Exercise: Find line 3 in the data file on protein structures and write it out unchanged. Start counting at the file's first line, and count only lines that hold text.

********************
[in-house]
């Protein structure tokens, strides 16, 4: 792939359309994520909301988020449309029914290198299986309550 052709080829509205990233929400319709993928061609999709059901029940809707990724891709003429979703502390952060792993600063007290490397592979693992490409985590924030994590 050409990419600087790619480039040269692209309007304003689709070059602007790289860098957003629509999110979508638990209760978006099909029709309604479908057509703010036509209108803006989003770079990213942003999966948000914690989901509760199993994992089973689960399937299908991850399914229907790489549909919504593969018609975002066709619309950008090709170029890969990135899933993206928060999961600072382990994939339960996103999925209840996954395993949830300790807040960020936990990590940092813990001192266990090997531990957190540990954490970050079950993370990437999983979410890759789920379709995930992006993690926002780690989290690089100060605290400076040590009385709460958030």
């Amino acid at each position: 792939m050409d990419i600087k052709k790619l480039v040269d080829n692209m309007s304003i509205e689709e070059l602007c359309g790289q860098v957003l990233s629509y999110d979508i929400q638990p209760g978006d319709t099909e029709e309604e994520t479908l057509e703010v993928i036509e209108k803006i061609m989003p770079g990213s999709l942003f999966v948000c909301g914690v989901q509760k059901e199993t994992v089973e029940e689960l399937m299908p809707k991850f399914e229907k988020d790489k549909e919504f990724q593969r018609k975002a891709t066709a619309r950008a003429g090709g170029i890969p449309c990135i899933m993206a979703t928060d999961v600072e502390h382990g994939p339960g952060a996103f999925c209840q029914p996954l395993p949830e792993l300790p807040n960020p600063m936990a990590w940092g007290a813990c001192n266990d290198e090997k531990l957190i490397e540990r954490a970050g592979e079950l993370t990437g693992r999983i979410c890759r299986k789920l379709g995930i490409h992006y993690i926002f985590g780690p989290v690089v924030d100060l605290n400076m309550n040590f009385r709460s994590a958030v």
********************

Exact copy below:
């Amino acid at each position: 792939m050409d990419i600087k052709k790619l480039v040269d080829n692209m309007s304003i509205e689709e070059l602007c359309g790289q860098v957003l990233s629509y999110d979508i929400q638990p209760g978006d319709t099909e029709e309604e994520t479908l057509e703010v993928i036509e209108k803006i061609m989003p770079g990213s999709l942003f999966v948000c909301g914690v989901q509760k059901e199993t994992v089973e029940e689960l399937m299908p809707k991850f399914e229907k988020d790489k549909e919504f990724q593969r018609k975002a891709t066709a619309r950008a003429g090709g170029i890969p449309c990135i899933m993206a979703t928060d999961v600072e502390h382990g994939p339960g952060a996103f999925c209840q029914p996954l395993p949830e792993l300790p807040n960020p600063m936990a990590w940092g007290a813990c001192n266990d290198e090997k531990l957190i490397e540990r954490a970050g592979e079950l993370t990437g693992r999983i979410c890759r299986k789920l379709g995930i490409h992006y993690i926002f985590g780690p989290v690089v924030d100060l605290n400076m309550n040590f009385r709460s994590a958030v």